However, these segregating walls and gates have crumbled and were removed revengefully by the rural people.  On the contrary, an interview with historian Scott Reese in July 5th 1994, a prominent Reer Xamar elder, hajj Abukar Hamud Sokorow argues that the disgruntlement (oral account) of his community and the crumbling of the boundaries between ‘ahl al-balad’ and ‘ahl al-bādiyya’ began during the Italian colonial project – for allowing, for example, the interior people (nomads) to settle in Muqdisho.  Historian Reese confirms that it was the Italian fascist administration (in 1927) that “forcibly resettled the rulers of two previously autonomous northern sultanates, along with hundreds of their followers from the Majeerteen clan in the center of Muqdisho [Isku-raran] [4].”  Thus, Isku-raran village in Muqdisho was a form of Italian colonial urban development as well as colonial power control.  Dr. Reese cements his findings with the Reer Xamar community’s oral account, summed up by hajj Sokorow’s own words:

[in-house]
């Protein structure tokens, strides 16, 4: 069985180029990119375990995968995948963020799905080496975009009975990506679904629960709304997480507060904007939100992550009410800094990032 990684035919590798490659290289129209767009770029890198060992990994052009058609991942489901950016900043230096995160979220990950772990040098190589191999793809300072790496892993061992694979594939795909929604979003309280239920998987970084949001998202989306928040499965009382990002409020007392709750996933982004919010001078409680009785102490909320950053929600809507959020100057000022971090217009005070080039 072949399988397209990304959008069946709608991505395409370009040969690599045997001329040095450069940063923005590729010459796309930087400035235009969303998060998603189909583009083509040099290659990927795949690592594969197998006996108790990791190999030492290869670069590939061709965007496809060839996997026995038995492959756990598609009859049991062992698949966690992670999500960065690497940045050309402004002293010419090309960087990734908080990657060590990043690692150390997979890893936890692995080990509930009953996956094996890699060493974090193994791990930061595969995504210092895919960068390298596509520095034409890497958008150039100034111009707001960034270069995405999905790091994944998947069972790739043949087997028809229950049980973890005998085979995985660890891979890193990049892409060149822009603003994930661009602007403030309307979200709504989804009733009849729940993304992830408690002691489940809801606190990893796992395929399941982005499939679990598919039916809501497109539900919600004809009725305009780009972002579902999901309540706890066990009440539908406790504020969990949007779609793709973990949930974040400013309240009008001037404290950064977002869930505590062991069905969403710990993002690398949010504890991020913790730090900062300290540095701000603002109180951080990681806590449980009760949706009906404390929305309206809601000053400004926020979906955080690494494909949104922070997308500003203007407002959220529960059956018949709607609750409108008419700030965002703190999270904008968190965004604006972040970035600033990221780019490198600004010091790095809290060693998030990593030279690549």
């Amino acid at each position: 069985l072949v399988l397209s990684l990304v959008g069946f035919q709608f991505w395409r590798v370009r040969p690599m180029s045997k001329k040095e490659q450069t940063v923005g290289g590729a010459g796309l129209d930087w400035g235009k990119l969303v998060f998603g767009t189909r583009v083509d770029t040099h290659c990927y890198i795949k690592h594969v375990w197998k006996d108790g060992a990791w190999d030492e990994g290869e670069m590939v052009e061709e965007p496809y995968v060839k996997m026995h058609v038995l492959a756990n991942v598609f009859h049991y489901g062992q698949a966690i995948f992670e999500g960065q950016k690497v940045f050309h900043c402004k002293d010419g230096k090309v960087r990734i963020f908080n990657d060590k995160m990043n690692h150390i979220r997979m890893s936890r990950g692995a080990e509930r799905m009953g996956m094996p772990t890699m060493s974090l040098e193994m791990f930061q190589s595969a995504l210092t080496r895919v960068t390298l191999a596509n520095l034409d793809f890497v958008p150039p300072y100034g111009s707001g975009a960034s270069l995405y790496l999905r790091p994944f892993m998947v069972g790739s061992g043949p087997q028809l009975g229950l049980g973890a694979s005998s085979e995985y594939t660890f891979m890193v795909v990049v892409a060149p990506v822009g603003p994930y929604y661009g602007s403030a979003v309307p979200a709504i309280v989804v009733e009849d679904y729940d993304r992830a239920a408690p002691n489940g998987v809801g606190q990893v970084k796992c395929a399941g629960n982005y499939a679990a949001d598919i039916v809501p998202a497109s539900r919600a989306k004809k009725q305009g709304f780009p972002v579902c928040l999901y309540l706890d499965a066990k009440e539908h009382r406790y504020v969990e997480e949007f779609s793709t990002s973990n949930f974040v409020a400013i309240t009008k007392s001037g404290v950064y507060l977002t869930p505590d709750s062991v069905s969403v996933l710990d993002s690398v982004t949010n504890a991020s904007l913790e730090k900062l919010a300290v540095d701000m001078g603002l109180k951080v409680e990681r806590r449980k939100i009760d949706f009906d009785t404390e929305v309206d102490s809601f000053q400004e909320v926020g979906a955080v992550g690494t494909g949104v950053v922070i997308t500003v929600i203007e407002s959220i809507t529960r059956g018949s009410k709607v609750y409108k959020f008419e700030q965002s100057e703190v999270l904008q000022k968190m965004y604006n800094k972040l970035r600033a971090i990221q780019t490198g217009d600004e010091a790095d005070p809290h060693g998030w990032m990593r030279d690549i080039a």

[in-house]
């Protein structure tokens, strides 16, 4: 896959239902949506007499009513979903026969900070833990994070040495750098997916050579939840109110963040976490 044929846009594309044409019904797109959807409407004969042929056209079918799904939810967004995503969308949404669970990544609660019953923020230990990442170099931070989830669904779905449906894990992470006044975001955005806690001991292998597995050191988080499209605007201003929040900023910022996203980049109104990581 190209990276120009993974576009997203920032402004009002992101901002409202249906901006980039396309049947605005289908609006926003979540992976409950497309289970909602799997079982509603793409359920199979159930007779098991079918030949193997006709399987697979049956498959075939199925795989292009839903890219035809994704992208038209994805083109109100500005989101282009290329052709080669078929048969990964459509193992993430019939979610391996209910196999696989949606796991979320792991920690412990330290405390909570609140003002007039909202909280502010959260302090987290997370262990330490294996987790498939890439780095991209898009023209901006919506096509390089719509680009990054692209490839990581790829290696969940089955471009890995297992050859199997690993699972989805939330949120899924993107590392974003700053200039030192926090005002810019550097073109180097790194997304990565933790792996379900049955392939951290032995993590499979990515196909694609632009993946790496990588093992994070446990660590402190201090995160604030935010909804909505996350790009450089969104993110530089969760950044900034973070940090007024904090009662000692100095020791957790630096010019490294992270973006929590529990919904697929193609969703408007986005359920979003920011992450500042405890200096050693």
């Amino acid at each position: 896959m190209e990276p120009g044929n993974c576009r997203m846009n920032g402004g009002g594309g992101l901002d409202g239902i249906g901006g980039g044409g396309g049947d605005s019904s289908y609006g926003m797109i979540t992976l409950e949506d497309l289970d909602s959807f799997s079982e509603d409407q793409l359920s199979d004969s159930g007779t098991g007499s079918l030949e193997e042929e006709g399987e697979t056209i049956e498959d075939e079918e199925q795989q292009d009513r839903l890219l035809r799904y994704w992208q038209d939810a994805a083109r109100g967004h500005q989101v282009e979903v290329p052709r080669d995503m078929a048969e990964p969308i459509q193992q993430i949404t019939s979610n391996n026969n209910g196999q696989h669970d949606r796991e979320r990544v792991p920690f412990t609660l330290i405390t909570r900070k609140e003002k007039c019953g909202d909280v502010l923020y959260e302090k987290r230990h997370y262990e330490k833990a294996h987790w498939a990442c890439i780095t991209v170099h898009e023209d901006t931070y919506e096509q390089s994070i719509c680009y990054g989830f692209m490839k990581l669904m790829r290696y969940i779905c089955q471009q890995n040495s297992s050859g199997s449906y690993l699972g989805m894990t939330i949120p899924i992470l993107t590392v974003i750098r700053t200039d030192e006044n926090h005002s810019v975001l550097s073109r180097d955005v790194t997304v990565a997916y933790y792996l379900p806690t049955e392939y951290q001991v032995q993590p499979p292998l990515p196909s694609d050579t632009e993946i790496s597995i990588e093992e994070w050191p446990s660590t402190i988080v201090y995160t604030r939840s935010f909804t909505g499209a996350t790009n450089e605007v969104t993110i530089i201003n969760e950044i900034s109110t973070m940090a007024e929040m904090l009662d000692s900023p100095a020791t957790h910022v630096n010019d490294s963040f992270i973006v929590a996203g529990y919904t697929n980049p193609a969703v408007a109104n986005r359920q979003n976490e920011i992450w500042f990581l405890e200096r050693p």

Before the Majeerteen, the people of Xamar ate their food in bed.  After they came we had to sit up.  When the others [e.g. other nomads] came we began to eat standing.  And when the Ogadenis arrived we began to run [5].    


Although the walls have disappeared, they have retained its influence on the psychic of its residents and the morphology of the city, dividing the city into: Xamar (for Reer Xamar) and Xamar-daye (for Abgaal pastoralists).  Thus, for centuries, Muqdisho was experiencing alternating phases of peace and political calamities.  It also witnessed population growth, physical expansion, prosperity, and stagnation.        


As early as 10th century, magnificent stone houses and mosques laid the urban foundations of Muqdisho.  Soon, the town’s services, relating to sea-route facilitation, tended to enhance its urban growth.  Urbanization had nevertheless its own prize; it initiated new social and economic hierarchical networks that sometimes caused a rift between the rural (Xamar-daye) and urban (Reer Xamar) communities.